The public service is the counterweight to this political maelstrom, a bastion of continuity and jealously guarded independence in a highly contested and uncertain world. Yet, those stolid attributes also prevent the public service from abandoning traditional approaches for radical new points of view. Officials who may anticipate 20 years in the public service do not want to put their name to unproven ‘out of the box’ measures whose failure would imperil their careers. Their interest lies in business as usual and their advice will inevitably follow suit.

This twin dilemma is, of course, why expert committees are needed. At their best they can offer subject expertise and fresh thinking, tailored to focus on the problem at hand. But to be effective, they must work on a firm foundation of shared knowledge and build on the lessons learned from innumerable committees before. What their members need is a short period of formal familiarisation with both current developments and past policy paths, a holistic view of the sector to offer alternative perspectives, and some common grounding in new ways to approach problem solving – such as design thinking – to encourage a fresh but collective approach.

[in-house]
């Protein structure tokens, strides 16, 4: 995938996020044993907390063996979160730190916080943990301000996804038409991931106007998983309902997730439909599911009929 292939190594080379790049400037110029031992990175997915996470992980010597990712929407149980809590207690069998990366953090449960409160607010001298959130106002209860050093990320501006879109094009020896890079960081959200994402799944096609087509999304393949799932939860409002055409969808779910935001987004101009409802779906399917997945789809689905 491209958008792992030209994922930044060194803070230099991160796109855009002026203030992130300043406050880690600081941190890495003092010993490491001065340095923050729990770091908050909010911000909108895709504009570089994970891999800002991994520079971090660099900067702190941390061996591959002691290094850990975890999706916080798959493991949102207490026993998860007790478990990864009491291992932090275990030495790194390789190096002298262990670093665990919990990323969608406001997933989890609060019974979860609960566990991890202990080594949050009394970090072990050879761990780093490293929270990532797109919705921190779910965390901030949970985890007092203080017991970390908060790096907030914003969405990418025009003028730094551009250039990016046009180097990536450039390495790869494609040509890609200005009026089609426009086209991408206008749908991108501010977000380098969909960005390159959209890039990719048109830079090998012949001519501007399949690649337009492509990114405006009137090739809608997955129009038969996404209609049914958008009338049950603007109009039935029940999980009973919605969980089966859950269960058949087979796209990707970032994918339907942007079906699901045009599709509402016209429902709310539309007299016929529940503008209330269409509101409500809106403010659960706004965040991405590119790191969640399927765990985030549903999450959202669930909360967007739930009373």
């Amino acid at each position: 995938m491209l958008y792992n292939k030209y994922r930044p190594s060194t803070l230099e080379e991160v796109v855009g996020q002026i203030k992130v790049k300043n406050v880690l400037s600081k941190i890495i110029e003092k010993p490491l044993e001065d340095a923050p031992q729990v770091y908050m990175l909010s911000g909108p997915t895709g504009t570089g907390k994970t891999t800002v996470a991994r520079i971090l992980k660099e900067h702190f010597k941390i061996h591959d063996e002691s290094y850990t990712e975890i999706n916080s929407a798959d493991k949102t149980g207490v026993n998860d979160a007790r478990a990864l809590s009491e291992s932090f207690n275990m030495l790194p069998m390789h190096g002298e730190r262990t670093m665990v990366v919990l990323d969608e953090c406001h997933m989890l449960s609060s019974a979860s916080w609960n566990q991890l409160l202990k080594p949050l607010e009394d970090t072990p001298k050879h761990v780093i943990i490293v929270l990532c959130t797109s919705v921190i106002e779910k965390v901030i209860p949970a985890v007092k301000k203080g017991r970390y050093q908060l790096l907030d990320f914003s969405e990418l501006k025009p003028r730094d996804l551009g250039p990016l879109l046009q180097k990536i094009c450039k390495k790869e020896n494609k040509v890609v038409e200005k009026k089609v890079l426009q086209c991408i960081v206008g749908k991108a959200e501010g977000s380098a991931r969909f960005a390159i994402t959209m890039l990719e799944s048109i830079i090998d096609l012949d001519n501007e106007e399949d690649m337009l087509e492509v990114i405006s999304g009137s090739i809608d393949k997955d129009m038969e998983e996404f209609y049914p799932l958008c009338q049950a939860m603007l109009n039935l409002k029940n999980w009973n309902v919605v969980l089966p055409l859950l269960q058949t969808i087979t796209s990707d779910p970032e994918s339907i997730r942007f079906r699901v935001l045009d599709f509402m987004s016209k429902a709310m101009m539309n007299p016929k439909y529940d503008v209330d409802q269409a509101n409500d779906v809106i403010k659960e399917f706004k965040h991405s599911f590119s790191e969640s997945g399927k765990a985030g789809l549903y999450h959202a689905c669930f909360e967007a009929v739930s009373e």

Much like Australia itself, the current committee system does a decent job. An argument for improvement is not strengthened by pretending the current situation is a crisis beyond compare. Many eminent people have produced excellent suggestions through hard-working committees which have been adopted, in whole or in part, and have made Australia a better place.

That said, we can always do better. Committees which inevitably urge others to reform and improve can reform and improve themselves first. This requires practical measures, rather than uplifting exhortation. The constant mantra that we have to do better does not take us a step further forward until that step is made. As Nelson Mandela once said, “Hope is irrelevant, action is what is needed”.

The committees we create – and the public pays for – are not action-oriented, they are not always staffed by the right personnel, nor are they given the resources and training they need to succeed. Spending just a little time and money before they begin their work could generate much greater benefits if their proposals are not only better as a result, but are more likely to be implemented.